Therefore, compassion may have certain purposes in evolution, and not be just a fluke. There is an important counterargument to the position that compassion is only an evolutionary fluke, which the authors did not address.  Cronin (1991) and others claimed that compassion and related experiences/actions are disadvantageous, because they represent a loss of attentional or material resources on one’s own survival. What these theorists failed to consider, is that there are other examples of self-sacrificing patterns of behavior that confer evolutionary benefits to their species. In insects, this can be seen in the evolution of community-centered “kamakazee” defenses, such as bee stings. In humans, experiences/activities related to these have been theorized by Freud as expressions of the “death instinct”. However, compassionate action is far more life-preserving than an expression of a primitive instinct toward annihilation, but the comparison is valuable, because it shows that there are a variety of ways humans and other animals put others first.

The above arguments share an assumption that compassion is a state or trait, in the sense of a quality of individual consciousness. Halifax (2012) argues against this assumption, advancing the view that compassion is an emergent activity that originates in relationships, not individual traits. Halifax (2012) describes theorizes conditions of emergent compassion. According to Halifax, compassion is an expression of the tendency of organisms to interact with their environments through unified perception-action activities.  The author wrote, “Compassion has been defined as the emotion one experiences when feeling concern for another’s suffering and desiring to enhance that person’s welfare”. Compassion can thus be described as having two main components: the affective feeling of caring for one who is suffering (perception), and the motivation to relieve suffering (action).” Her concept of compassion as “dispositionally enactive” frames compassion as an emergent phenomenon, appearing between an organism and environment, under certain conditions. As such, it is not, the author argued, like “a muscle that can be trained”, or a trait to be enhanced in some way. Rather, Halifax described it as “interrelational”, “mutual”, and “reciprocal”. These different views emphasize different aspects of compassion relevant to efforts to promote it. Halifax’s model suggests focusing on conditions between people that allow compassion to emerge, whereas more classical evolutionary views emphasize individual states of mind. Whether it is arrived at within or between, science shows that the cultivation of compassion is not just a matter of ethics. It’s a matter of survival.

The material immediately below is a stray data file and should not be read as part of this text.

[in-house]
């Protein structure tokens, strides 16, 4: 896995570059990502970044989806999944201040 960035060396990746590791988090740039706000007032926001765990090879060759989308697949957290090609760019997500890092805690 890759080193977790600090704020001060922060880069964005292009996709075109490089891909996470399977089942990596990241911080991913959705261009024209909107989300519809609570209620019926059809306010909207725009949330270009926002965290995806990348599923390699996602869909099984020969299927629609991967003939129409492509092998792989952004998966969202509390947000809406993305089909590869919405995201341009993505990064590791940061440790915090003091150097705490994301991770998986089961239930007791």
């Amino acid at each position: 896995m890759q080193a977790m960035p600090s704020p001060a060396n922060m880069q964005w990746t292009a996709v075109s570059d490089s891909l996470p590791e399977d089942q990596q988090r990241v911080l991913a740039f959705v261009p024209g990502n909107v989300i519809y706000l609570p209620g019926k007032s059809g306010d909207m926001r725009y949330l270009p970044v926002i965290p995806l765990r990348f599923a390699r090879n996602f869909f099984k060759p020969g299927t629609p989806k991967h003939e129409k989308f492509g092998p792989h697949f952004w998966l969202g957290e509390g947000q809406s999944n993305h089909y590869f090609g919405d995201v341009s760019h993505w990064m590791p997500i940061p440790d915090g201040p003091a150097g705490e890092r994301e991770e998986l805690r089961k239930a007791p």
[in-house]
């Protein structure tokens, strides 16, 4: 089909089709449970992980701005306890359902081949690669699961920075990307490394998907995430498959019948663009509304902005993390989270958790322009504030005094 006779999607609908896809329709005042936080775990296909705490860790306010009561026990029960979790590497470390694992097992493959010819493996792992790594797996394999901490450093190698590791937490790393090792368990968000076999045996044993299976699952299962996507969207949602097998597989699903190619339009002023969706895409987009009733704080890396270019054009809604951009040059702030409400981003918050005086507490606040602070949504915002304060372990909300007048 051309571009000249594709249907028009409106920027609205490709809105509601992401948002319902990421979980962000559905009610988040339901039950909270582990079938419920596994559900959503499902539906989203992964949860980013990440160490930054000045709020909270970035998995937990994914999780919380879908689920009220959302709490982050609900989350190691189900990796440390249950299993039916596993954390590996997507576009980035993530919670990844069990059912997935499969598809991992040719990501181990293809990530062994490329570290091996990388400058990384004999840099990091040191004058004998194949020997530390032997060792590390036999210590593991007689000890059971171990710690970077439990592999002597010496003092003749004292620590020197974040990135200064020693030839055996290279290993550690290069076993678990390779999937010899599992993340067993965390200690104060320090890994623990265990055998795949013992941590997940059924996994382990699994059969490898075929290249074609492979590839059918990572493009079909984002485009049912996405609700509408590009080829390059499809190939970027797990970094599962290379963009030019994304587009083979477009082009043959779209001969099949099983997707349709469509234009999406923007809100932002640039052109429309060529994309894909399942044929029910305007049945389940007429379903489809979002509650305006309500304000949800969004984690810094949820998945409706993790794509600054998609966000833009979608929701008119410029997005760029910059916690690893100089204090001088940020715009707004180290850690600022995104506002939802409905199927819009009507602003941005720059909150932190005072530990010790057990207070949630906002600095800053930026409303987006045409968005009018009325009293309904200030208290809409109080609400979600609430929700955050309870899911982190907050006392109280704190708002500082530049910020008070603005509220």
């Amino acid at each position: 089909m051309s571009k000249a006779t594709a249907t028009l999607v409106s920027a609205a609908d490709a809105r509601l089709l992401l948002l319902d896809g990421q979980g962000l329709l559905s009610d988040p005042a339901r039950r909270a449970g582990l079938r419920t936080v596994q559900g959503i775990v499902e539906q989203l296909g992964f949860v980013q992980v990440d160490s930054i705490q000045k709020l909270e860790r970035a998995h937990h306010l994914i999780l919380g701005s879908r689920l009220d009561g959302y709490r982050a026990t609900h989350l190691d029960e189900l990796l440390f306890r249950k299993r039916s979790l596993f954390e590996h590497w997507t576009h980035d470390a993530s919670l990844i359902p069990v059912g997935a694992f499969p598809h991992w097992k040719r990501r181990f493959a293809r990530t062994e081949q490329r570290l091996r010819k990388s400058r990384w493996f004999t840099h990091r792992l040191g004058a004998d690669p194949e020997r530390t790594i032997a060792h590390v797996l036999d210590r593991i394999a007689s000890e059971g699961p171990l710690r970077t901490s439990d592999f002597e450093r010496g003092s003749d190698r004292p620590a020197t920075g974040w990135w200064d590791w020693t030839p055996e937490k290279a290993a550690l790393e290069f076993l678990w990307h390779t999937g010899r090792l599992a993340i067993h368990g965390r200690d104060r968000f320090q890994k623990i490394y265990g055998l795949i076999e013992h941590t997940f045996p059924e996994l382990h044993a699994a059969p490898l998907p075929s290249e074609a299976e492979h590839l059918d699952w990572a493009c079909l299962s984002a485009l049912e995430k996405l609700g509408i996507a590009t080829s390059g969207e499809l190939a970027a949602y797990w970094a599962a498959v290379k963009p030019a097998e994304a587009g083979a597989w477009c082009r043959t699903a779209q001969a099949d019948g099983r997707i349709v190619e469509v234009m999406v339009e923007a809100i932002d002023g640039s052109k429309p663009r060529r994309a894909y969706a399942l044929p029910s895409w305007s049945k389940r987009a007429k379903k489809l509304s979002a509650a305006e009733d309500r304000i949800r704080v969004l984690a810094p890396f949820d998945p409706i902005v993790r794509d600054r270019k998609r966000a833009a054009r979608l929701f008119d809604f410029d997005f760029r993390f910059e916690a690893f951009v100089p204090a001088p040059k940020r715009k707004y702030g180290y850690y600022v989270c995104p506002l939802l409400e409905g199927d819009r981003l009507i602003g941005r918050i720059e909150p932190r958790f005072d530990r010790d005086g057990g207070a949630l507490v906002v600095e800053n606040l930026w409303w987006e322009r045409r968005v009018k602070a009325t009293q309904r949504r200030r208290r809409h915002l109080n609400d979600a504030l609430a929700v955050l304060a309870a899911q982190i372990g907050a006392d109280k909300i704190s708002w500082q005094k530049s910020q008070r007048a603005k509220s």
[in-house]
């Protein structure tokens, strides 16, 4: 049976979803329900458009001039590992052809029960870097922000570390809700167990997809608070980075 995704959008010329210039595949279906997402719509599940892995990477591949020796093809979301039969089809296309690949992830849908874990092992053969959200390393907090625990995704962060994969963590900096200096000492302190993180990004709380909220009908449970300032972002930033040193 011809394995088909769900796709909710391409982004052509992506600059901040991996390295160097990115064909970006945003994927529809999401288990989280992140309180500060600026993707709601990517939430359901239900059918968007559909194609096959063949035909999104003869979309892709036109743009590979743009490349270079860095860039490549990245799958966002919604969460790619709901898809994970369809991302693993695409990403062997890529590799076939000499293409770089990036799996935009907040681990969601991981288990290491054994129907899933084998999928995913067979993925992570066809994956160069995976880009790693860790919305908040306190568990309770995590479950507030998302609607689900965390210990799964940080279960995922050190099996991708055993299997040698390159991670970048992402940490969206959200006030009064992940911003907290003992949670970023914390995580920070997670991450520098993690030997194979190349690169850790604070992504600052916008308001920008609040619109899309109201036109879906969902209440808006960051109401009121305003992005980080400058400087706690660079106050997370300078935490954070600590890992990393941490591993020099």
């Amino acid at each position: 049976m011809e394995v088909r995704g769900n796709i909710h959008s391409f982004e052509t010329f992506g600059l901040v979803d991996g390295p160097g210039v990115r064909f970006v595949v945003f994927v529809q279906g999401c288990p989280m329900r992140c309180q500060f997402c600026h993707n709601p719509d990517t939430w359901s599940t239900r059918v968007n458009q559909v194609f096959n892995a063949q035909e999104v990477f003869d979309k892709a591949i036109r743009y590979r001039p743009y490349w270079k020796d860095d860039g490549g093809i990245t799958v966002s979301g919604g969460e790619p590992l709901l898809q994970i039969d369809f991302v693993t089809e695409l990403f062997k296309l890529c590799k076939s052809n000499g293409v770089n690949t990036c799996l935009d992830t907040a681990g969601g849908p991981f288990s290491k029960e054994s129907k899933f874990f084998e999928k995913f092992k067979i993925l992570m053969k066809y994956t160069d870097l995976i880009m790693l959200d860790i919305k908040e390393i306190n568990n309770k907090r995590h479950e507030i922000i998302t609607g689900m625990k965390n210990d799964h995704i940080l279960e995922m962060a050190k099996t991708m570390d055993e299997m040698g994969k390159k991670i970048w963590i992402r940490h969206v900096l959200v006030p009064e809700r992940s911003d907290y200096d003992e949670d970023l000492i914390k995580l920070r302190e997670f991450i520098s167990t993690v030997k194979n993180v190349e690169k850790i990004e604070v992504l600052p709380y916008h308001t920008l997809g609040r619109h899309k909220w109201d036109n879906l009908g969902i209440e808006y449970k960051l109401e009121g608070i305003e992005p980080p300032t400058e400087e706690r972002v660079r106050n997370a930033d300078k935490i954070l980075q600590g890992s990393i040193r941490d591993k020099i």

Works Cited

Cronin H. The ant and the peacock. New York: Cambridge University Press; 1991.

Goetz, J. L., Keltner, D., & Simon-Thomas, E. (2010). Compassion: an evolutionary analysis and empirical review. Psychological bulletin, 136(3), 351.

Halifax, J. (2012). A heuristic model of enactive compassion. Current Opinion in Supportive and Palliative Care, 6(2), 228-235.